The Towers of Hanoi puzzle is fashioned after the ancient Tower of Brahma ritual (see Figure below).According to legend, at the time the world was created, there was a diamond tower (labeled A) with 64 golden disks.The disks were of decreasing size and were stacked on tin: tower in decreasing order of size bottom to top. Besides this tower there were two other diamond towers (labeled B and C).Since the time of creation,Brahman priests have been attempting to move the disks from tower A to tower B using tower C for intermediate storage.As the disks are very heavy, they can be moved only one at a time.In addition,at no time can a disk be on top of a smaller disk. According to legend,the world will come to an end when the priests have completed their task.

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Fig: Towers of Hanoi

A very elegant solution results from the use of recursion.Assume that the number of disks is n. To get the largest disk to the bottom of tower B, we move the remaining n-1 disks to tower C and then move the largest to tower B.Now we are left with the task of moving the disks from tower C to tower B.To do this, we have towers A and B available. The fact that tower B has a disk on it can be ignored as the disk is larger than the disks being moved from tower C and so any disk can be placed on top of it.
The recursive nature of the solution is apparent from Algorithm below.This algorithm is invoked by Towers Of Hanoi(n,A,B,C). Observe that our solution for an n-disk problem is formulated in terms of solutions to two (n – l) – disk problem

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Algorithm: Towers of Hanoi

Example: [Permutation generator] Given a set of n > 1 elements, the problem is to print all possible permutations of this set. For example, if the set is {a,b,c}, then the set of permutations is {(a,b, c), (a,c,b),(b,a,c), (b,c,a) (c,a,b),(c,b, a)}.It is easy to see that given n elements, there are n! different permutations. A simple algorithm can be obtained by looking at the case of four elements(a,b,c,d).The answer can be constructed by writing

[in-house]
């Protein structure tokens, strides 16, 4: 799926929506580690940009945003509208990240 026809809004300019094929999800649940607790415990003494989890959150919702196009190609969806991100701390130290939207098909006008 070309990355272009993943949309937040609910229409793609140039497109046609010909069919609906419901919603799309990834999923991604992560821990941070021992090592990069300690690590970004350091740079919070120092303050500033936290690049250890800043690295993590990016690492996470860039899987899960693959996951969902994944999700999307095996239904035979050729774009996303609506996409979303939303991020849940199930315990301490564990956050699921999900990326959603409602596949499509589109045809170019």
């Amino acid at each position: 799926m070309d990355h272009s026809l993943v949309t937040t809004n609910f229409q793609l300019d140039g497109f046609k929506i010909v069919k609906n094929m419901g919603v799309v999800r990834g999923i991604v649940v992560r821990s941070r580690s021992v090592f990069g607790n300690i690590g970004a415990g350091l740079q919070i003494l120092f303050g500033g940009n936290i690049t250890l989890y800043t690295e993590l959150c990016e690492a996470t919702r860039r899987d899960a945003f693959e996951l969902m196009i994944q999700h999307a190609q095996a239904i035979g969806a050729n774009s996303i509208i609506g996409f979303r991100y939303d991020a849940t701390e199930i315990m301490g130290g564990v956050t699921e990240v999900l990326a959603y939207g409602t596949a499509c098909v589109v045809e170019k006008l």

1.a followed by all the permutations of (b,c,d)

2.b followed by all the permutations of (a,c,d)

3.c followed by all the permutations of (a,b, d)

4.d followed by all the permutations of (a,b, c)

The expression “followed by all the permutations” is the clue to recursion. It implies that we can solve the problem for a set with n elements if we have an algorithm that works on n – 1 elements. These considerations lead to Algorithm below,which is invoked by Perm(a,l,n). Try this algorithm out on sets of length one,two, and three to ensure that you understand how it works.

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Algorithm: Recursive permutation generator

General Plan for Analyzing the Time Efficiency of Recursive Algorithms

  1. Decide on a parameter (or parameters) indicating an input’s size.
  2. Identify the algorithm’s basic operation.
  3. Check whether the number of times the basic operation is executed can vary on different inputs of the same size; if it can, the worst-case, average-case, and best-case efficiencies must be investigated separately.
  4. Set up a recurrence relation, with an appropriate initial condition, for the number of times the basic operation is executed.
  5. Solve the recurrence or, at least, ascertain the order of growth of its solution.